Design and Analysis of a maximum length
5-Bit Parallel Linear Feedback Shift Register
using VHDL Structural Modeling
Ria Ghosh1, P. Gowtami2& Shiv Dutta Mishra3
B.E. Student, Dept. of Electronics and Telecommunication Engineering, Bhilai Institute of Technology, Durg,
Assistant Professor, Dept. of Computer Science& Engineering, Bhilai Institute of Technology, Durg, India3
ABSTRACT: Very Large Scale Integration is the latest most popular technology that has reduced the size of almost all electronic circuits and devices to a large extent. Out of the two coding languages for VLSI simulation i.e. Verilog and VHDL, the latter is the most preferred option for present designing because of its variety and efficiency in simulations. In this paper we present the design and analysis of a5-bit Linear Feedback Shift Register (LFSR) through the Structural Modeling method of VHDL coding. The paper aims at highlighting the design advantages and drawbacks of structural modeling over the other types of design modelling in VHDL, while creating a maximum length 5-bit LFSR using the software Xilinx9.2i.Moreover, Structural VHDL which has only been used for circuits with one or two components, if used to design more complex circuits can help the practical software visualization of these circuits possible, making the error corrections and technical advancements very easy.
KEYWORDS: Structural Modeling; LFSR; Behavioral Modeling; VHDL.
VHSIC Hardware Descriptive Language (VHDL) is the software language in which the codes and logic are synthesized and burnt to create Very Large Scale Integrated (VLSI) Circuits. As technology is evolving day by day, challenges like efficient performance, power optimization, cost effectiveness and reliability are arising in VLSI. Finding out error locations in the big and complex VLSI circuits is also a tedious process.
Here we have implemented a 5 bit length sequence using Structural VHDL with maximum length feedback polynomial to understand the memory utilization, speed requirement and error detection capabilities of an LFSR circuit. Further, we have presented the comparison of performance analysis on synthesis and simulation results of a previously designed 5-bit LFSR through Behavioural Modeling  and our design of an LFSR through structural modeling. This would lead us to a better analytical conclusion whether our design of an LFSR through Structural Modeling is more efficient or not.
Although designing of LFSRs have already been done through the behavioural modeling method    , synthesis and analysis done by structural modelling concludes to different results. Structural VHDL allows designers to represent a system in terms of components and their interconnections, so rather than brain storming and finding out the logic behind the working of a circuit, designing in structural VHDL just requires the block diagram of the desired circuit. Thus, it is very easy to code a circuit in the Xilinx software using structural modelling. The target device that we have used is Xilinx Spartan 3A and performed simulation and synthesis using Xilinx ISE.
II. RELATED WORK
abstract is the structural modeling where the design is stated almost exclusively as component instantiations with connecting registers and wires. The structural style of modeling comes into picture when we have to deal with bigger projects. The big project is divided into small modules and we have to design each module separately. At the end of the project each module is added as the component in the main program. In the Hybrid modeling any of the above mentioned.
A Linear Feedback Shift Register (LFSR) is a shift register whose input bit is a linear function of its previous state. Feedback around a LFSR’s shift register comes from a selection of points (taps) in the register chain and constitutes X-ORing or X-Noring these taps to provide tap(s) back into the register. Register bits that do not need an input tap, operate as a standard shift register. It is this feedback that causes the register to loop through repetitive sequences of pseudo-random values. The choice of taps determines how many values there are in a given sequence before the sequence repeats. From  we get to know that for a 5-bit LFSR, if tap number 1 and 4 are X-ored or X-nored then the LFSR gives the maximum number of states of random variables which is equal to 2n-1 states i.e. 31 states of random variables will be generated before the sequence repeats. Also, a seed value is to be given as the first input to the LFSR design.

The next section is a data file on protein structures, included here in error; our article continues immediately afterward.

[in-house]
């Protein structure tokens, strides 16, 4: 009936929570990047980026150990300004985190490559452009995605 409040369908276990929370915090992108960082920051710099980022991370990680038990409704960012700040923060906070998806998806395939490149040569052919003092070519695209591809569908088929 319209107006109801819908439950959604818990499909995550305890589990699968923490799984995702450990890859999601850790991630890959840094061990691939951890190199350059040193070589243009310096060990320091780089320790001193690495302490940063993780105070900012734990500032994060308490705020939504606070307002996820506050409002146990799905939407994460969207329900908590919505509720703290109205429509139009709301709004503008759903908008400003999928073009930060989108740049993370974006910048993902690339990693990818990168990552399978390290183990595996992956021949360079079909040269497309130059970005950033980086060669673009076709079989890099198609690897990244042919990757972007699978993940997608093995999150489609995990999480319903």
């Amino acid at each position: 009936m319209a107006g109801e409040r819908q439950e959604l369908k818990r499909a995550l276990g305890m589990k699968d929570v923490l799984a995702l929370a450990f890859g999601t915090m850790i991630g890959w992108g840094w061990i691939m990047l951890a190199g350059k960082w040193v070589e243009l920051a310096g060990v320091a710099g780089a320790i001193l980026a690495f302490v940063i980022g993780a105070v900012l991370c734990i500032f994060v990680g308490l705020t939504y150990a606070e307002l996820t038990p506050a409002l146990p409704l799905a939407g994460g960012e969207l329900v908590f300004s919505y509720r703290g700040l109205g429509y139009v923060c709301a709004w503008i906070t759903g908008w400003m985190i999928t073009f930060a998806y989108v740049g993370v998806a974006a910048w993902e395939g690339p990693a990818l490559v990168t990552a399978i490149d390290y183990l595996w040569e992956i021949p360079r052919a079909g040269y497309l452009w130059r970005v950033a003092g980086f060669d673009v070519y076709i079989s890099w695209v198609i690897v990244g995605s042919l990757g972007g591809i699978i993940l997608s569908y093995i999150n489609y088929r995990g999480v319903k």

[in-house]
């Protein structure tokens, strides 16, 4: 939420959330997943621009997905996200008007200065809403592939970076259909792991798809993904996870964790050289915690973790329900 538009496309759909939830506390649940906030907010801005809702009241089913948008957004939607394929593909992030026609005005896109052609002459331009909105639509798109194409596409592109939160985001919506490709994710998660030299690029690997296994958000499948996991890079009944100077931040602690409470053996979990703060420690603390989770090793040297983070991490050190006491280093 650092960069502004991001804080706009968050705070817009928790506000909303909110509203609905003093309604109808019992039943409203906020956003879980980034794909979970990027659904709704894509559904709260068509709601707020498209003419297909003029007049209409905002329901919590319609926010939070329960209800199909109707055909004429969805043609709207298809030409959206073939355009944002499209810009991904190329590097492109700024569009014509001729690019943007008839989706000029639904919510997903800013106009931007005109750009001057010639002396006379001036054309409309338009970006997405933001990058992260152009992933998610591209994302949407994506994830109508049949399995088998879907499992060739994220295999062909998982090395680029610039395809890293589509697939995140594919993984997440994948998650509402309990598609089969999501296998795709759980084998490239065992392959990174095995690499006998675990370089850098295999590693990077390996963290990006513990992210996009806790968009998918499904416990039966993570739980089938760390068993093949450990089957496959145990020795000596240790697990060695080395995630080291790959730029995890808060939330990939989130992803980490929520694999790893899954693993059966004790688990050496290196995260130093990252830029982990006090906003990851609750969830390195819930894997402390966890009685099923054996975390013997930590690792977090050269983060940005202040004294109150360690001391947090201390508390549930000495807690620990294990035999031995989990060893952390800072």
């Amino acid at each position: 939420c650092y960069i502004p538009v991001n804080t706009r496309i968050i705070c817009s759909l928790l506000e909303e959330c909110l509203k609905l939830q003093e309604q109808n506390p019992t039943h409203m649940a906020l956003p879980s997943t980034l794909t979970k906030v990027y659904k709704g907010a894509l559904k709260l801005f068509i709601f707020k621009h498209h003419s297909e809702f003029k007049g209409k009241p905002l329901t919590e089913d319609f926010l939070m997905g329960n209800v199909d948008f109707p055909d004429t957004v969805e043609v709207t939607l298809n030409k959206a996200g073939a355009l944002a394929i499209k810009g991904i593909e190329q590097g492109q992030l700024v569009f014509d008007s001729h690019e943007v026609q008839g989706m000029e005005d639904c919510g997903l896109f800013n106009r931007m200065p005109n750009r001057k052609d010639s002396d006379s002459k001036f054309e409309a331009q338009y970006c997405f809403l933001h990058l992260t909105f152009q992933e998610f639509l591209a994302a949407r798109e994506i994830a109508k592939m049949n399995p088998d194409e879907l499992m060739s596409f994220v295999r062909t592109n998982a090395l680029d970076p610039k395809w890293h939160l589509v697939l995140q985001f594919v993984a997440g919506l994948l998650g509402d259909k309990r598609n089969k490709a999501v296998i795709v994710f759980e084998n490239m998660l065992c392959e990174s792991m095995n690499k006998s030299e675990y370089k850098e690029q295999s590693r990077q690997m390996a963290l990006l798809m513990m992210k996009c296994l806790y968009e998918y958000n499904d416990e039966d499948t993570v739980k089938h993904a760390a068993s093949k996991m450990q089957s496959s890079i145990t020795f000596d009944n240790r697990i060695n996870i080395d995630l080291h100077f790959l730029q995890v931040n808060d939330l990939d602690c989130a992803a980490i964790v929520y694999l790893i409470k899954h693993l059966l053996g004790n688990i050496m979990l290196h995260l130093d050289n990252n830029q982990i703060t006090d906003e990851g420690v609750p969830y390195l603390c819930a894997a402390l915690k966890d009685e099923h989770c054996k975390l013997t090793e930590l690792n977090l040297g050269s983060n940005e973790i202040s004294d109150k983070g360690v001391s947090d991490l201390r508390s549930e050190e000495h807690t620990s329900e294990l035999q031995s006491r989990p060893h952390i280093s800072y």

Figure 1: Block diagram for a 5-bit maximum length LFSR
Analysis of this LFSR design till now has been done only through behavioural modeling. Our main aim in this paper is to present the design from structural VHDL point of view and find out whether it is better to use structural modeling over the behavioural one, when it comes to designing larger complex circuits.
Table 1: Update of the Flip flops
Clock Cycle 0 1 2 3 4
X-NOR result of 1,4 0,3 2,updated FF0 updated FF1,FF4 updated FF3,FF0
Stored at Flip Flop 0 1 2 3 4
The above Figure 1 represents the block diagram of a 5-bit LFSR, consisting of 5 D-Flip flops (D-FF) placed in series, and providing an X-nored feedback of the outputs of 2nd and 5th D-FF.Output is taken from each flip flop with bits moving from LSB to MSB flip flop in each clock pulse. While using structural modeling to code our 5-bit LFSR, the block diagram can be divided in to 3 modules, separately designing each component of the circuit.The 3 modules are-
A. Design Considerations:
Positive edge triggered clock is being used
D-FF and X-nor gate are designed using behavioral modeling
No initial seed value is given.
For maximum length of random sequence to be generated the output of D-Flip flop 1 and 4 will be considered as taps (inputs to the X-nor gate).
B. Description of the Proposed Algorithm:
Aim of the proposed algorithm is to simplify the coding for complex circuits, run the LFSR circuit without giving any seed value and to check whether the final circuit has better memory utilization. The proposed algorithm is consists of three main steps.
Step 1: Designing of the D-Flip Flop:
It is a flip flop whose output Q is always equal to its input D whenever it is triggered by a clock pulse. PSEUDO CODE:
If clock is applied then,
If D=1 then Q=1 Else
Step 2: Designing an ex-nor gate:
Logic gates are the fundamental building blocks of electronic design. EX-NOR gate is the one whose output is high only when both of its inputs are different, otherwise its logic low.